Finally the pace slackens, and with relief we are swept into the sweet temptation and succumbing of Lyra and Will. Yes, the ur-couple of a million million universes falls in love. We can draw the inference that, as the Old Testament might have put it, Will and Lyra come to know each other, though this is discreetly handled and open to interpretation, both textual and theological. The final chapter is all the more wrenching because until now poignancy has not seemed one of Pullman’s strengths.

I’m amazed and relieved to report that the author pulls off most of what he attempts, though I feel the need for more vast depths of time than I have so I might reread the completed saga at once. I want to organize all these worlds in my mind. I want to test the implications of the theology to make sure that they are supported by the contortions of the plot. I trust that many readers, young and old, are going to be left with magnificent questions. The big ones. And why not? — that’s what books are for.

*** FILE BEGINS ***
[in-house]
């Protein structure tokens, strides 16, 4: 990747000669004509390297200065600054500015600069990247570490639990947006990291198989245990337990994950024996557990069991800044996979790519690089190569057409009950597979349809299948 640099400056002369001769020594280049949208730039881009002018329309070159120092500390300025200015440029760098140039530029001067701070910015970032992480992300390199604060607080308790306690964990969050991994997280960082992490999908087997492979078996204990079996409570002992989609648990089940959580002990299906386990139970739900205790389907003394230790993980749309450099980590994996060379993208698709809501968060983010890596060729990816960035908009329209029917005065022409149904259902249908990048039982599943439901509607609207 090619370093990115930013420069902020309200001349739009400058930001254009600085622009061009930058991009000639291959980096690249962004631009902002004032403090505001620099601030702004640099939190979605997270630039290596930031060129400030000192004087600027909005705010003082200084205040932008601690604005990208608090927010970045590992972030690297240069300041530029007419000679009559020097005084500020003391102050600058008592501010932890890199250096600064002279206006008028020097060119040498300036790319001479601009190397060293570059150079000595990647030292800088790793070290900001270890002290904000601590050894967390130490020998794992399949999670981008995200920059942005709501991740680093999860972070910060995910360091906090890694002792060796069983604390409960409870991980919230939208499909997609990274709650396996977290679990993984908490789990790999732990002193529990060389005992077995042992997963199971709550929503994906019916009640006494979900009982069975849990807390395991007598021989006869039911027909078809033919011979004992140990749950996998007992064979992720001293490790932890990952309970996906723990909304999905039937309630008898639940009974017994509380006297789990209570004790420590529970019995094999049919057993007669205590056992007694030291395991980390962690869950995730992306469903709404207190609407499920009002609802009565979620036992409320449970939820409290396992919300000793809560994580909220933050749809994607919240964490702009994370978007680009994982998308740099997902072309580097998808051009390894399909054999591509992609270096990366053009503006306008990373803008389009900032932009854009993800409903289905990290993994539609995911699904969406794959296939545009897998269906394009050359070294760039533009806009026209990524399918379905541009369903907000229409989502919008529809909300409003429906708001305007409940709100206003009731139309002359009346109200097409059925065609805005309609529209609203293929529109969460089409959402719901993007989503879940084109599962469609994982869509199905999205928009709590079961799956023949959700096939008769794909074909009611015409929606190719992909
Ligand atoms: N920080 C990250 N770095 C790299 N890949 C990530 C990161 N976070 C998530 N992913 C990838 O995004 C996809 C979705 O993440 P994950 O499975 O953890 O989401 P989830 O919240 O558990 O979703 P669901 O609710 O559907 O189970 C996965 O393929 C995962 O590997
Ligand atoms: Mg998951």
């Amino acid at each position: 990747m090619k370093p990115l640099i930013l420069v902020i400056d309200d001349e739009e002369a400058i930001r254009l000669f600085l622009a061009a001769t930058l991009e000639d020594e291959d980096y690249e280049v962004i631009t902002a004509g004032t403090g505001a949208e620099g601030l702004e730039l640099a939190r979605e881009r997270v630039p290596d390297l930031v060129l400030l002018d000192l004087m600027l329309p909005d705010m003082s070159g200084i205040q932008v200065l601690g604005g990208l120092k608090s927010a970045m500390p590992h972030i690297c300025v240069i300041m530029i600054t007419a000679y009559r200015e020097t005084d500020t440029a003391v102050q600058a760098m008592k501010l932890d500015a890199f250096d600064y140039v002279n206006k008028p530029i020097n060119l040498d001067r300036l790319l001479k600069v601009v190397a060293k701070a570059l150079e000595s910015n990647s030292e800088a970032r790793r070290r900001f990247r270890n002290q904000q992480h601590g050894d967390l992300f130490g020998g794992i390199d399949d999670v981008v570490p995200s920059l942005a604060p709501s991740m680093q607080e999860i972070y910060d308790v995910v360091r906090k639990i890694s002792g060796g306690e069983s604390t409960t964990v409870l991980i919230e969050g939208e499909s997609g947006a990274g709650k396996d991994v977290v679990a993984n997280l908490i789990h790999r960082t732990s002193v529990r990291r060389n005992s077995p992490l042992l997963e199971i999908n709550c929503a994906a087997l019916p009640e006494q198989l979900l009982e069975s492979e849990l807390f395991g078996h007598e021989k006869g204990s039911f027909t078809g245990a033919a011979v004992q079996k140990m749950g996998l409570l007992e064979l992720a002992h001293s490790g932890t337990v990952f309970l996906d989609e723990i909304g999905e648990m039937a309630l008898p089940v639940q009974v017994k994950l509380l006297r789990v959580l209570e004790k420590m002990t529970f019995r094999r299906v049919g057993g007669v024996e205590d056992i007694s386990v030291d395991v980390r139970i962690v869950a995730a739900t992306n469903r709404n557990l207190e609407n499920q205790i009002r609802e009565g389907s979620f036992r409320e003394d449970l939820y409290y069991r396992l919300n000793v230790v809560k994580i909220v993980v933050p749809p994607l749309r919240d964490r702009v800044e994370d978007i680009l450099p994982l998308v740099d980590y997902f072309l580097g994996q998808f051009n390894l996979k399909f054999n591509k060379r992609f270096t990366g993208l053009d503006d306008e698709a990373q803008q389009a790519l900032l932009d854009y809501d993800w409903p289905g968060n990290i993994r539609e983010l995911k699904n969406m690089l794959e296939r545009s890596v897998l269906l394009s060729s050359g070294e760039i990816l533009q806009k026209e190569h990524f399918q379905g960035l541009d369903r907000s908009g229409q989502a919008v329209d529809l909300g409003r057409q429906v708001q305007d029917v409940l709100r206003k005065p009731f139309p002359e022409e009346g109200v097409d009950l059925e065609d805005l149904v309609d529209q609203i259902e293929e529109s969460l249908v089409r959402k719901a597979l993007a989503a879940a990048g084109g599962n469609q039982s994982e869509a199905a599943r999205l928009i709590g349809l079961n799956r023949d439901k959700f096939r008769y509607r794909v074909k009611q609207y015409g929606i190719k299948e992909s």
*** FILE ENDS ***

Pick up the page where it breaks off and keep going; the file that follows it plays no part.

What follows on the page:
So put another log on the fire and draw your chairs closer and tell me. Is this a book about the death of God or about the defeat of an institutionalized authority unsupported by moral credibility? Can there be such a thing as temptation in a world in which sin has lost its meaning? Is there a creator of all things? The Ancient of Days, unceremoniously spilled from His carriage (caps on the possessive pronoun mine, by lifelong habit), is God but seems not to be the creator; whence, then, did He get His authority? Even in a fantasy, can God be something other than, as Saint Thomas Aquinas defined, “that which all men agree to call God”? Can a novel truly be about religion if spirituality is no more than a physical phenomenon — angels, dæmons, Dust? With the concept of prophecy (as pertains to Lyra particularly) implying predestination, who organized destiny in a universe wherein God is supposed to be senile and ineffectual? Who, or what, propels prophetic fate? And if “the Christian religion is a very powerful and convincing mistake,” as a sympathetic character remarks, what are Buddhists and Ismailis and Jains and even soft-tongued Quakers to make of His Dark Materials?